Last modified on 10 October 2014, at 06:12

coho

EnglishEdit

Coho smolts in an aquarium

PronunciationEdit

EtymologyEdit

The earlier spelling "cohose" was re-interpreted as a plural form (for a similar development, see pea). From Halkomelem.[1]

NounEdit

coho (plural cohos)

  1. An anadromus and semelparous salmon, Oncorhynchus kisutch, found in the coastal regions of the northern Pacific Ocean, used as a symbol by several Native American tribes.
    • 1996, Committee on Protection and Management of Pacific Northwest Anadromous Salmonids, National Research Council, Upstream: Salmon and Society in the Pacific Northwest, page 105,
      Overall, OCN[Oregon Coastal Natural] coho constitute the largest aggregate of coho populations in the United States outside Alaska.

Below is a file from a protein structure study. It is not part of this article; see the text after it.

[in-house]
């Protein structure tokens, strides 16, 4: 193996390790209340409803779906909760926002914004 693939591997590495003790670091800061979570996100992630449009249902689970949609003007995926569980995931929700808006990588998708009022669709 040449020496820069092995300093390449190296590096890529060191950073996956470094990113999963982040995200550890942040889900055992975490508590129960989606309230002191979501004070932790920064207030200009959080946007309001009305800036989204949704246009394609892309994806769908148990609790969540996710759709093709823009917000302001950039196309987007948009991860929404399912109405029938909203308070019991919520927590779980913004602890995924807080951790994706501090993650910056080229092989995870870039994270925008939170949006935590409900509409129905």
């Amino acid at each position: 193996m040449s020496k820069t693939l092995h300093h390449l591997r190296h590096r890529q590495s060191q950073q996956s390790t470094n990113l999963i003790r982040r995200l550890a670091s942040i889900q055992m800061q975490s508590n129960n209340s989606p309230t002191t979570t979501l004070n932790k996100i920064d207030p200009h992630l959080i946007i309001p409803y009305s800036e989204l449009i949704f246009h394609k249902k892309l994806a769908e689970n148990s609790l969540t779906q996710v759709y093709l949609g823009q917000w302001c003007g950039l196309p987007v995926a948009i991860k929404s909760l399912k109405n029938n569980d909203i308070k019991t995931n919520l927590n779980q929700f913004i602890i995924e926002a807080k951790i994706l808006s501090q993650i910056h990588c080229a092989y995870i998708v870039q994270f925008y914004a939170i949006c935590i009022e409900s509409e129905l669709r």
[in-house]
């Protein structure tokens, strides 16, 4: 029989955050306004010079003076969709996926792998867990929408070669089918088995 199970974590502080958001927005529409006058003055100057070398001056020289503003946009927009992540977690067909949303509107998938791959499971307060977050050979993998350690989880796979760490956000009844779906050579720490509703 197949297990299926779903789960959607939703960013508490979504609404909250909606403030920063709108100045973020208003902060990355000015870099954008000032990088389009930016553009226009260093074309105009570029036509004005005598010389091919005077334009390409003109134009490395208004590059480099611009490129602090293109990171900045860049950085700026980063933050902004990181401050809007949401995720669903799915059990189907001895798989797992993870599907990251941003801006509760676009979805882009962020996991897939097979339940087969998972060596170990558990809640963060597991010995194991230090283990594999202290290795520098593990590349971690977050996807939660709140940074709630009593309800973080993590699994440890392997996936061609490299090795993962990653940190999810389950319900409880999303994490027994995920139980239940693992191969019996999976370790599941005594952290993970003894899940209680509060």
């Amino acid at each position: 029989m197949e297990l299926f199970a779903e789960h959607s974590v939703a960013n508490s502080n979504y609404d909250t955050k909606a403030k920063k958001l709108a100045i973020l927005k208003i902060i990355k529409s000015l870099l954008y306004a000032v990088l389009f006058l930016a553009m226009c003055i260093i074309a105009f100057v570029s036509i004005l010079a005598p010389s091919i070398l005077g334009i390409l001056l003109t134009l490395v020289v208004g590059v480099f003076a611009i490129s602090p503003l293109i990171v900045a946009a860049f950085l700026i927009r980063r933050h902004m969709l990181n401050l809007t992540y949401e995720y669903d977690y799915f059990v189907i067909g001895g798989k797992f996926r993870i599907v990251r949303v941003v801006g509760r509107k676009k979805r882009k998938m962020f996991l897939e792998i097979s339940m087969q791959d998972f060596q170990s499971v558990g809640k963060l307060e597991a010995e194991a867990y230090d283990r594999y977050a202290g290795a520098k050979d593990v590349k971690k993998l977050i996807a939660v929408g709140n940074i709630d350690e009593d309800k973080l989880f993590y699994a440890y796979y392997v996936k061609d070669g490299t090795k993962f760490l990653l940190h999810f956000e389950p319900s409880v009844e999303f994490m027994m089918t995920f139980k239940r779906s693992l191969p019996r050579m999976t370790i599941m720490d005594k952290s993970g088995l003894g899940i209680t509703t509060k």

• 1998, Robert Harvey Conrad, Coho Salmon Escapement to the Skagit River Estimated Using a Mark-recapture Method, 1989, page i,
      Since 1965, an index live-count method has been used to annually estimate the number of coho salmon in the escapement to the Skagit River.
    • 2000, US Department of Agriculture, Forest Service Sitka Ranger District, Alaska Department of Fish and Game, Redoubt Lake Cabin, Baranof Island: Fish and Wildlife Opportunities, unnumbered page,
      Redoubt Lake has good populations of both coho and sockeye salmon and minor runs of pink salmon and a few chum salmon. The sockeye run peaks during early July, and the coho run begins in August.

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AnagramsEdit

ReferencesEdit

  1. ^ coho” in Dictionary.com Unabridged, v1.0.1, Lexico Publishing Group, 2006.

LatinEdit

NounEdit

cohō

  1. dative singular of cohum
  2. ablative singular of cohum